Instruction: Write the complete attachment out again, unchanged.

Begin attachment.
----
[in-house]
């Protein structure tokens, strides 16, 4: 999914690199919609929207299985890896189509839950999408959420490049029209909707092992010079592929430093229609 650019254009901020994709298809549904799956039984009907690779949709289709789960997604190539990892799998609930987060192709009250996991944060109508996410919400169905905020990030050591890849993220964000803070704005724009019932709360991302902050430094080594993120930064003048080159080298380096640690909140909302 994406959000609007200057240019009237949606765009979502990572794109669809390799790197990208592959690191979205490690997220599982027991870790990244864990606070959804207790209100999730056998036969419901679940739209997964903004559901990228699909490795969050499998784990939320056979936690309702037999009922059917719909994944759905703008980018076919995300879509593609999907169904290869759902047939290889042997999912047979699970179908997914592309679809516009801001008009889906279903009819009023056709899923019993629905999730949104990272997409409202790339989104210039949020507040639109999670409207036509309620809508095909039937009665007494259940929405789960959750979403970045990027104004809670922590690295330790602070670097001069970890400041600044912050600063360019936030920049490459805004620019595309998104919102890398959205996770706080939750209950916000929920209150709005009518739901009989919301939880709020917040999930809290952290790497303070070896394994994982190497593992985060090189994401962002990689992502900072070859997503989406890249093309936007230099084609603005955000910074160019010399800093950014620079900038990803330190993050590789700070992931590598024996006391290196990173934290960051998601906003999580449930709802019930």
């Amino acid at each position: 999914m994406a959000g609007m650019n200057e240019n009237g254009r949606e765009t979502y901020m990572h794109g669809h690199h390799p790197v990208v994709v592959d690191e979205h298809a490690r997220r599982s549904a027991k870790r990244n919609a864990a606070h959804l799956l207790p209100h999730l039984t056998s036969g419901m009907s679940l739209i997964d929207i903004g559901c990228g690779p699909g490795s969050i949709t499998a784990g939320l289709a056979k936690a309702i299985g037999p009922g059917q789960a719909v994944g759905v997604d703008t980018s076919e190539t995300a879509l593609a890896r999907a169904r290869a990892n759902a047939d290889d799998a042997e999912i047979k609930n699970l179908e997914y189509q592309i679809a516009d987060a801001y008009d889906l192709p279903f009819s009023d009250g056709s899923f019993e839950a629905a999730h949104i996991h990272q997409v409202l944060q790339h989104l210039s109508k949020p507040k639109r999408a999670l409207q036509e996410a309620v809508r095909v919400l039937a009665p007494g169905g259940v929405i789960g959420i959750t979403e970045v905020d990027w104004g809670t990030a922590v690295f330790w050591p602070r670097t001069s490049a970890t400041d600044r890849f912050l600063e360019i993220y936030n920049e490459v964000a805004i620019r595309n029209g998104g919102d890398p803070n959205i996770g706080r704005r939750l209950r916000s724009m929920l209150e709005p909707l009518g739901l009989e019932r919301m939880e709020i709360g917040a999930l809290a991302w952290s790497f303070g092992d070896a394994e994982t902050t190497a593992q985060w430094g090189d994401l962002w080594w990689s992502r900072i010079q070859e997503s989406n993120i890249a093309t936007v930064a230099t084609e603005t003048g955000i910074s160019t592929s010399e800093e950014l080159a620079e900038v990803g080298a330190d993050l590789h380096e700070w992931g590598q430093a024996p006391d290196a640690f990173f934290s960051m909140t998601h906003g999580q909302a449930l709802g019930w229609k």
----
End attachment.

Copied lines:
[in-house]
């Protein structure tokens, strides 16, 4: 999914690199919609929207299985890896189509839950999408959420490049029209909707092992010079592929430093229609 650019254009901020994709298809549904799956039984009907690779949709289709789960997604190539990892799998609930987060192709009250996991944060109508996410919400169905905020990030050591890849993220964000803070704005724009019932709360991302902050430094080594993120930064003048080159080298380096640690909140909302 994406959000609007200057240019009237949606765009979502990572794109669809390799790197990208592959690191979205490690997220599982027991870790990244864990606070959804207790209100999730056998036969419901679940739209997964903004559901990228699909490795969050499998784990939320056979936690309702037999009922059917719909994944759905703008980018076919995300879509593609999907169904290869759902047939290889042997999912047979699970179908997914592309679809516009801001008009889906279903009819009023056709899923019993629905999730949104990272997409409202790339989104210039949020507040639109999670409207036509309620809508095909039937009665007494259940929405789960959750979403970045990027104004809670922590690295330790602070670097001069970890400041600044912050600063360019936030920049490459805004620019595309998104919102890398959205996770706080939750209950916000929920209150709005009518739901009989919301939880709020917040999930809290952290790497303070070896394994994982190497593992985060090189994401962002990689992502900072070859997503989406890249093309936007230099084609603005955000910074160019010399800093950014620079900038990803330190993050590789700070992931590598024996006391290196990173934290960051998601906003999580449930709802019930």
């Amino acid at each position: 999914m994406a959000g609007m650019n200057e240019n009237g254009r949606e765009t979502y901020m990572h794109g669809h690199h390799p790197v990208v994709v592959d690191e979205h298809a490690r997220r599982s549904a027991k870790r990244n919609a864990a606070h959804l799956l207790p209100h999730l039984t056998s036969g419901m009907s679940l739209i997964d929207i903004g559901c990228g690779p699909g490795s969050i949709t499998a784990g939320l289709a056979k936690a309702i299985g037999p009922g059917q789960a719909v994944g759905v997604d703008t980018s076919e190539t995300a879509l593609a890896r999907a169904r290869a990892n759902a047939d290889d799998a042997e999912i047979k609930n699970l179908e997914y189509q592309i679809a516009d987060a801001y008009d889906l192709p279903f009819s009023d009250g056709s899923f019993e839950a629905a999730h949104i996991h990272q997409v409202l944060q790339h989104l210039s109508k949020p507040k639109r999408a999670l409207q036509e996410a309620v809508r095909v919400l039937a009665p007494g169905g259940v929405i789960g959420i959750t979403e970045v905020d990027w104004g809670t990030a922590v690295f330790w050591p602070r670097t001069s490049a970890t400041d600044r890849f912050l600063e360019i993220y936030n920049e490459v964000a805004i620019r595309n029209g998104g919102d890398p803070n959205i996770g706080r704005r939750l209950r916000s724009m929920l209150e709005p909707l009518g739901l009989e019932r919301m939880e709020i709360g917040a999930l809290a991302w952290s790497f303070g092992d070896a394994e994982t902050t190497a593992q985060w430094g090189d994401l962002w080594w990689s992502r900072i010079q070859e997503s989406n993120i890249a093309t936007v930064a230099t084609e603005t003048g955000i910074s160019t592929s010399e800093e950014l080159a620079e900038v990803g080298a330190d993050l590789h380096e700070w992931g590598q430093a024996p006391d290196a640690f990173f934290s960051m909140t998601h906003g999580q909302a449930l709802g019930w229609k």